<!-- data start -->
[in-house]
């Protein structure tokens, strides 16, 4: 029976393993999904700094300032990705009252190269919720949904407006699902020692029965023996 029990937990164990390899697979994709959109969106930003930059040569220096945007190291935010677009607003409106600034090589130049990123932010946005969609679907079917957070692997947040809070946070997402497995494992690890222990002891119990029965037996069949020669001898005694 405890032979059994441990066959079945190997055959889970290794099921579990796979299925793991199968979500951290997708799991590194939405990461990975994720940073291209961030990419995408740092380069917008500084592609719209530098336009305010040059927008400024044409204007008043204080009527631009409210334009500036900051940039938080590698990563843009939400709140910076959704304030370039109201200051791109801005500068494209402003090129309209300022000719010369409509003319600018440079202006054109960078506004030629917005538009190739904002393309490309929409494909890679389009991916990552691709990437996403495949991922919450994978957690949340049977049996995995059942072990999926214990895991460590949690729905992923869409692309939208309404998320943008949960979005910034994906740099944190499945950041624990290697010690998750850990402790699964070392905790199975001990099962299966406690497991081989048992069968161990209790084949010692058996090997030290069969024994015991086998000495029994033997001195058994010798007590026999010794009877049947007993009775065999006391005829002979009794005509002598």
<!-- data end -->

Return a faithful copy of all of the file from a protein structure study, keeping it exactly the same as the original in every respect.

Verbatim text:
[in-house]
């Protein structure tokens, strides 16, 4: 029976393993999904700094300032990705009252190269919720949904407006699902020692029965023996 029990937990164990390899697979994709959109969106930003930059040569220096945007190291935010677009607003409106600034090589130049990123932010946005969609679907079917957070692997947040809070946070997402497995494992690890222990002891119990029965037996069949020669001898005694 405890032979059994441990066959079945190997055959889970290794099921579990796979299925793991199968979500951290997708799991590194939405990461990975994720940073291209961030990419995408740092380069917008500084592609719209530098336009305010040059927008400024044409204007008043204080009527631009409210334009500036900051940039938080590698990563843009939400709140910076959704304030370039109201200051791109801005500068494209402003090129309209300022000719010369409509003319600018440079202006054109960078506004030629917005538009190739904002393309490309929409494909890679389009991916990552691709990437996403495949991922919450994978957690949340049977049996995995059942072990999926214990895991460590949690729905992923869409692309939208309404998320943008949960979005910034994906740099944190499945950041624990290697010690998750850990402790699964070392905790199975001990099962299966406690497991081989048992069968161990209790084949010692058996090997030290069969024994015991086998000495029994033997001195058994010798007590026999010794009877049947007993009775065999006391005829002979009794005509002598």